Alas, because the Ohioan's modus operandi was to keep his own counsel, write down very little, and let others think that they were doing much of the steering, he did not leave the sort of paper trail usually required to pique the interest of intellectuals. Unrecorded presidential conversations with admiring reformers and progressives were just that: unrecorded. In historical terms he could not have imagined, the bullets that eliminated his second-term tenure from September 1901 through March 1905 contributed to his great reputational loss and Theodore Roosevelt's gain. The Progressive era is said to begin with TR, when in fact McKinley put in place the political organization, the antimachine spirit, the critical party realignment, the cadre of skilled GOP statesmen who spanned a quarter of a century, the expert inquiries, the firm commitment to popular and economic democracy, and the leadership needed from 1896 through 1901 when TR was still maturing.

McKinley, fifteen years older than the man he took as vice president in 1900, was a man who achieved much, portions of it far-reaching, by avoiding the limelight and building a reputation, popularity, and gravitas that ultimately allowed him to face down the Senate hierarchs and Eastern machine leaders and win the 1896 Republican presidential nomination virtually unencumbered. TR could never have done that; even in the years 1897-98, when, almost forty years old and assistant secretary of the navy, he appeared to many who dealt with him as headstrong and immature.

His later progressivism was still half-submerged in an upper-class derogation of labor unions and routine insistence on a gold currency. Roosevelt did not back McKinley for the nomination in 1896, unlike Robert La Follette, Lincoln Steffens, and others later famous as Progressives. Instead, be supported Reed, the Maine conservative.

What Roosevelt had was independence, intellectual curiosity, and dash. His decision to leave the Navy Department to fight in Cuba as lieutenant colonel of the First U.S. Volunteer Cavalry—die famous (because he made them so) Rough Riders—bespoke the shrewd political instinct intertwined with his impetuosity. Along with Admiral Dewey, TR became one of the two public heroes of the Spanish-American War, such being a proven national political elevator.' Upon TR's return, Thomas Platt, the same boss at odds with McKinley, promptly enlisted the hero of San Juan Hill as the 1898 candidate to hold his machine's vital but endangered patronage bastion: the New York governorship. Although Roosevelt won only narrowly, a year and a half later he had become the grassroots GOP choice to replace Vice President Garret Hobart, whose death had opened up second place on the 1900 national ticket.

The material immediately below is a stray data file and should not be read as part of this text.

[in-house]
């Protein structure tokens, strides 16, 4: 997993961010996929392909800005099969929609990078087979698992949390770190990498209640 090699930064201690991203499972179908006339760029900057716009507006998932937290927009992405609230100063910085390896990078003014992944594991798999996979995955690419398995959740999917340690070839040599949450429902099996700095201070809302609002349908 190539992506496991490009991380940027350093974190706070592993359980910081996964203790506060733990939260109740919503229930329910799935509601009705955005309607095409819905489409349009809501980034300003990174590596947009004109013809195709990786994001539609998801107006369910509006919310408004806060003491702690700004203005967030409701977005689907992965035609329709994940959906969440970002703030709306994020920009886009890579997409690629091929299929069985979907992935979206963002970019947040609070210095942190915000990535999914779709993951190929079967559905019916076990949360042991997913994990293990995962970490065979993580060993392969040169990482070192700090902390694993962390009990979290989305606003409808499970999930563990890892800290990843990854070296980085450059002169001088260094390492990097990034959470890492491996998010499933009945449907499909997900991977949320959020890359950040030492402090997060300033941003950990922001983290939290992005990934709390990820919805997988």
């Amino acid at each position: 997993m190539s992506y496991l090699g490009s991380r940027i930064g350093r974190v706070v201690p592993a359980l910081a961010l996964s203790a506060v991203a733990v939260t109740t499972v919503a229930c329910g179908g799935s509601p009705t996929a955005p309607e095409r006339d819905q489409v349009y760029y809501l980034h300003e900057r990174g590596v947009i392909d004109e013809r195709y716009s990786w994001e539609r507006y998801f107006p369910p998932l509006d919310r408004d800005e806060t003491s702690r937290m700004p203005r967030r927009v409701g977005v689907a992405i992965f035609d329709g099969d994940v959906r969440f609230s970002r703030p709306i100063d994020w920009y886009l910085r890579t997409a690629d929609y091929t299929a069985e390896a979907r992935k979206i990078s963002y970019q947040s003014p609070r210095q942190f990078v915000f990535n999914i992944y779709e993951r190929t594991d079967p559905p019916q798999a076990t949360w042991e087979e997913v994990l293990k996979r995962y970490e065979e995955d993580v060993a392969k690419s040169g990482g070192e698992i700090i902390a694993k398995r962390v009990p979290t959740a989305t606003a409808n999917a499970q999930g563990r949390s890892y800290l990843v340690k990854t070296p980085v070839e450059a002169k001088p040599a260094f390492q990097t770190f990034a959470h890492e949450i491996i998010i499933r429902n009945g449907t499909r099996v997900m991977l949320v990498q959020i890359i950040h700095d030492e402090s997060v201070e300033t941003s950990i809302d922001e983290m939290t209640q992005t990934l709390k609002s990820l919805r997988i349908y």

Beyond amplifying the domestic successes interwoven with McKinley's realignment of party politics, this chapter also reinterprets the respective roles of McKinley and Roosevelt in bringing progressivism and reform to a head in the new century. The two administrations must be taken together, with McKinley being the essential foundation builder and the former Rough Rider the greater attention getter and crusader.

William McKinley is a solid addition to the popular American Presidents series, and thanks to Kevin Phillips, the place of McKinley in the ranks of U.S. Presidents may become elevated in the minds of many readers.

Steve Hopkins, January 22, 2004


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The recommendation rating for this book appeared in the February 2004 issue of Executive Times

URL for this review: McKinley.htm